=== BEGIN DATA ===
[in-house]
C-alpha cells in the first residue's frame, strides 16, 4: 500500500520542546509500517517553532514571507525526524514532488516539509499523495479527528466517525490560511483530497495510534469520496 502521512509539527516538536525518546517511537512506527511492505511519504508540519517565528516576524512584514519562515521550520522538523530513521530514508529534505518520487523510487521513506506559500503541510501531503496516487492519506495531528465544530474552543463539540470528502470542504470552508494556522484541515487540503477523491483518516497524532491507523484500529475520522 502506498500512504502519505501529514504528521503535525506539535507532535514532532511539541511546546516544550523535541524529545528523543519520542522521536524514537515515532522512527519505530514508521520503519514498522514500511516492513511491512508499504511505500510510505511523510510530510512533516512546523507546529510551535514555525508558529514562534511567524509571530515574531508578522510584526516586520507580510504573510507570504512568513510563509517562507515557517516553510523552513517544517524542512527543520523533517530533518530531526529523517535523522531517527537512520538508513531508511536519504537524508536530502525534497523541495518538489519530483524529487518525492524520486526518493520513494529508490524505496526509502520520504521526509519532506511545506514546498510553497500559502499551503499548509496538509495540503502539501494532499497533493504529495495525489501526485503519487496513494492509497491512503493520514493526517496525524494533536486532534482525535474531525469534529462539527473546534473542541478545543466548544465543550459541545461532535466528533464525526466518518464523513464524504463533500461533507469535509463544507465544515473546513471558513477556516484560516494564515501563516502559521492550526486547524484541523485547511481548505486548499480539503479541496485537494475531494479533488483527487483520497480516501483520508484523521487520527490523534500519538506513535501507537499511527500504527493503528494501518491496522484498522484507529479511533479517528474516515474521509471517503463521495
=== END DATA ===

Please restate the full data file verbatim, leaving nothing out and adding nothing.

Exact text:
[in-house]
C-alpha cells in the first residue's frame, strides 16, 4: 500500500520542546509500517517553532514571507525526524514532488516539509499523495479527528466517525490560511483530497495510534469520496 502521512509539527516538536525518546517511537512506527511492505511519504508540519517565528516576524512584514519562515521550520522538523530513521530514508529534505518520487523510487521513506506559500503541510501531503496516487492519506495531528465544530474552543463539540470528502470542504470552508494556522484541515487540503477523491483518516497524532491507523484500529475520522 502506498500512504502519505501529514504528521503535525506539535507532535514532532511539541511546546516544550523535541524529545528523543519520542522521536524514537515515532522512527519505530514508521520503519514498522514500511516492513511491512508499504511505500510510505511523510510530510512533516512546523507546529510551535514555525508558529514562534511567524509571530515574531508578522510584526516586520507580510504573510507570504512568513510563509517562507515557517516553510523552513517544517524542512527543520523533517530533518530531526529523517535523522531517527537512520538508513531508511536519504537524508536530502525534497523541495518538489519530483524529487518525492524520486526518493520513494529508490524505496526509502520520504521526509519532506511545506514546498510553497500559502499551503499548509496538509495540503502539501494532499497533493504529495495525489501526485503519487496513494492509497491512503493520514493526517496525524494533536486532534482525535474531525469534529462539527473546534473542541478545543466548544465543550459541545461532535466528533464525526466518518464523513464524504463533500461533507469535509463544507465544515473546513471558513477556516484560516494564515501563516502559521492550526486547524484541523485547511481548505486548499480539503479541496485537494475531494479533488483527487483520497480516501483520508484523521487520527490523534500519538506513535501507537499511527500504527493503528494501518491496522484498522484507529479511533479517528474516515474521509471517503463521495